Well, this one is a can of worms.

    • There are no specific offences for unplugging an electric vehicle (EV) that’s charging
    • But you could find yourself fined for other offences
    • Expect leniency if it’s fully charged, but if it’s still charging, that’s naughty

    Just ask any EV owner how they feel when pulled up to a public charger only to find a car parked there, with the display stating the vehicle is completely charged, but the car’s owner is nowhere to be found.

    There are apps that allow a common decency element to this, like PlugShare, where you can put a status update and state that you’re “going to be back by 4pm” or something like that. 

    But if 4:00 pm rolls around, then 4:10 pm, 4:20 pm, and so on, and nobody surfaces to claim their fully charged car, can you get in trouble for unplugging it and plugging yours in, if it’s possible to do so?

    The answer is – at this stage – very unclear, with points made by different jurisdictions showing that there’s a need for some kind of rule, law, guideline or regulation to manage this kind of scenario.

    Anecdotally, I spoke with a couple that were charging their EV once, and they told me this exact scenario had played out in front of them, only for it to result in a physical altercation between the person who had their vehicle unplugged (despite it being fully recharged) and the unplugger, who needed to juice their car’s battery.

    Yes, some vehicles have locking mechanisms that require the car to be unlocked for it to release the charging cable from the port, and that could foil the plan before you enact it. But other cars, when plugged in, can be unplugged if the DC charge feed is cancelled or completed. 

    It seems that the best rule of thumb for this scenario will always be that if the car parked and plugged in is fully charged, it’s fair game to stop that charge and plug in your own car.

    However, if you were to unplug a car that hasn’t completed its charge, you could be legally in the wrong.

    There’s no national or state/territory legislation around unplugging a person’s electric vehicle, so no specific laws or penalties apply. But that doesn’t mean it’s something you can do, and face zero ramifications for.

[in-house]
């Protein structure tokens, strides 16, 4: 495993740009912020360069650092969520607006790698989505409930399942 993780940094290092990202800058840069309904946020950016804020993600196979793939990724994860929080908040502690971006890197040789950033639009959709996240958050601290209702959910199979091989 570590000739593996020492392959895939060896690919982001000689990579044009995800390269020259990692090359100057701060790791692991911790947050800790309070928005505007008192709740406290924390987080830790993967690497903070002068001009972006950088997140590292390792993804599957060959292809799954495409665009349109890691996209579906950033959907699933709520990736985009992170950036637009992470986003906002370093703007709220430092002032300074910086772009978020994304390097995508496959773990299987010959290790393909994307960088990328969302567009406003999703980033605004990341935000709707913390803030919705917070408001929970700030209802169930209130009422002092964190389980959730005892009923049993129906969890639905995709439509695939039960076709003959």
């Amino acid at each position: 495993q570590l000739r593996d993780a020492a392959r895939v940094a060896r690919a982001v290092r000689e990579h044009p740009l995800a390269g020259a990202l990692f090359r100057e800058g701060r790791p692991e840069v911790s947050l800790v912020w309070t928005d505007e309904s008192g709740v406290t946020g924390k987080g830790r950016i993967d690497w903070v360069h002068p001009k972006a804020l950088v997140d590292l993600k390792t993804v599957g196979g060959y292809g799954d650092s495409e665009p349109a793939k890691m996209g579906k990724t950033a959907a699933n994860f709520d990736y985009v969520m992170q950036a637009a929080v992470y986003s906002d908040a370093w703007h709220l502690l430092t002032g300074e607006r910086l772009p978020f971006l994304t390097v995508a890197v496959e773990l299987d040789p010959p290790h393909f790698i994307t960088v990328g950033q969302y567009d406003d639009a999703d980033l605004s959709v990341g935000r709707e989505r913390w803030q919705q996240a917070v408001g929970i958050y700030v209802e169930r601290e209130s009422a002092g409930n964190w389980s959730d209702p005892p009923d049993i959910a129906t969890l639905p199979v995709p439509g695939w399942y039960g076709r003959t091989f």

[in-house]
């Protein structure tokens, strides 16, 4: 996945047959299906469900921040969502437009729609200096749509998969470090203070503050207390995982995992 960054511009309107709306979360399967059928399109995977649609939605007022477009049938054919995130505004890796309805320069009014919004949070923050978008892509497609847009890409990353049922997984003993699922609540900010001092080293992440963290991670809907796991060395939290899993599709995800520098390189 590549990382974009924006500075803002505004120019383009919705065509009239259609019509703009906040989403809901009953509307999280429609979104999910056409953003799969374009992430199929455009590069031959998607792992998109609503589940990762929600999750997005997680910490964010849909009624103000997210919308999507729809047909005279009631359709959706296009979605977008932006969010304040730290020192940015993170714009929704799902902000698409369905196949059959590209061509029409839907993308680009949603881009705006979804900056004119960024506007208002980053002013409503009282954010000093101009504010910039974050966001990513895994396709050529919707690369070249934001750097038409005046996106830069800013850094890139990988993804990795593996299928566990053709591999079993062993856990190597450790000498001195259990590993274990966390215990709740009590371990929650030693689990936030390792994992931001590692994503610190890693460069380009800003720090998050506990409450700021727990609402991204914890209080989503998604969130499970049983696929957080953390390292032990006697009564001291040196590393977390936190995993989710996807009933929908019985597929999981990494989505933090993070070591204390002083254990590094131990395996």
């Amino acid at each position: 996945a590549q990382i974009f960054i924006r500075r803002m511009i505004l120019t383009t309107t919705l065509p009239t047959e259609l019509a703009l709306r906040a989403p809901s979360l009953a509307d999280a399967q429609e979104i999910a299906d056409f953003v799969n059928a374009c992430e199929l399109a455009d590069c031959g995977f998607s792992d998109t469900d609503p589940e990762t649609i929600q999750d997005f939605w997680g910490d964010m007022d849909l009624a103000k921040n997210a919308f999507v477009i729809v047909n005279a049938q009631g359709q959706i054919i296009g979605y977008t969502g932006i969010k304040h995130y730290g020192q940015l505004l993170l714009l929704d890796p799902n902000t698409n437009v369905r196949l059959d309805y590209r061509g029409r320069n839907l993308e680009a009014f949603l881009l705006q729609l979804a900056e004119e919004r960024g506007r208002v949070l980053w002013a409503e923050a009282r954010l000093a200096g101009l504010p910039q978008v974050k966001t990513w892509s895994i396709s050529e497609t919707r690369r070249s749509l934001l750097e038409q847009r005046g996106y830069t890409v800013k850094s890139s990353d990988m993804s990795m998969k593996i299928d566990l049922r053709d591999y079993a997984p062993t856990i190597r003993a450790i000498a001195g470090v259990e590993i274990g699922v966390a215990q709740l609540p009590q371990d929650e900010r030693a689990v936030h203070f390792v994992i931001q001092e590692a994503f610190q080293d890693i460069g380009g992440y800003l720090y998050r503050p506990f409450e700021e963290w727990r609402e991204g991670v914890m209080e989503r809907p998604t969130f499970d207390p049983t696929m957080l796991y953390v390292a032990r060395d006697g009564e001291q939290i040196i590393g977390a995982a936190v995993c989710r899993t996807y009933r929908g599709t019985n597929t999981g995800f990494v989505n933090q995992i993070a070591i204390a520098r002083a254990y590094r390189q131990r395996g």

There are a few great guides on EV etiquette when charging, and all of them basically say the same things: 

    • You need to be okay with not getting to 100 per cent charge if there’s a queue of people. EVs can slow down their charging rate significantly in the last 10 per cent of charging, so unless you really need to get to 100 per cent, it’s considered polite to finish up faster.
    • Be courteous and kind. We’ve learned the art of lining up for a petrol pump, so queueing for EV charging spots is not that different. It’s acknowledged, however, that charge stations might not have the same sort of ‘flow-through’ design for recharging, so when you queue, ask around and see if anyone was there before you that you hadn’t noticed. It shouldn’t be hard. They’ll be driving an electric car, after all. 

    For instance, a Queensland police officer we spoke with said that under the state’s Traffic Act, you could be found to have “unlawfully interfered with the mechanisms of a motor vehicle” because, in the situation where a car is plugged in, the vehicle and the charger are likely to be considered one and the same.

    As such, you would have no right to unplug the vehicle, and could be fined accordingly under that offence.

    Further, a spokesperson for Victorian police media advised us that: “The unplugging of a car would depend on individual circumstances, while there is no direct offence for it, it could constitute a trespass or something along those lines pending on where it occurred.”

    As is the case with letting down someone’s tyres, you could be found to have interfered with a motor vehicle, an offence that in some states could mean a penalty of just a few hundred bucks, or a fortnight behind bars.  

    Not intended as legal advice. Check with the relevant roads authority in your state or territory.

    Matt Campbell
    Matt Campbell is a Senior Contributor at CarExpert.
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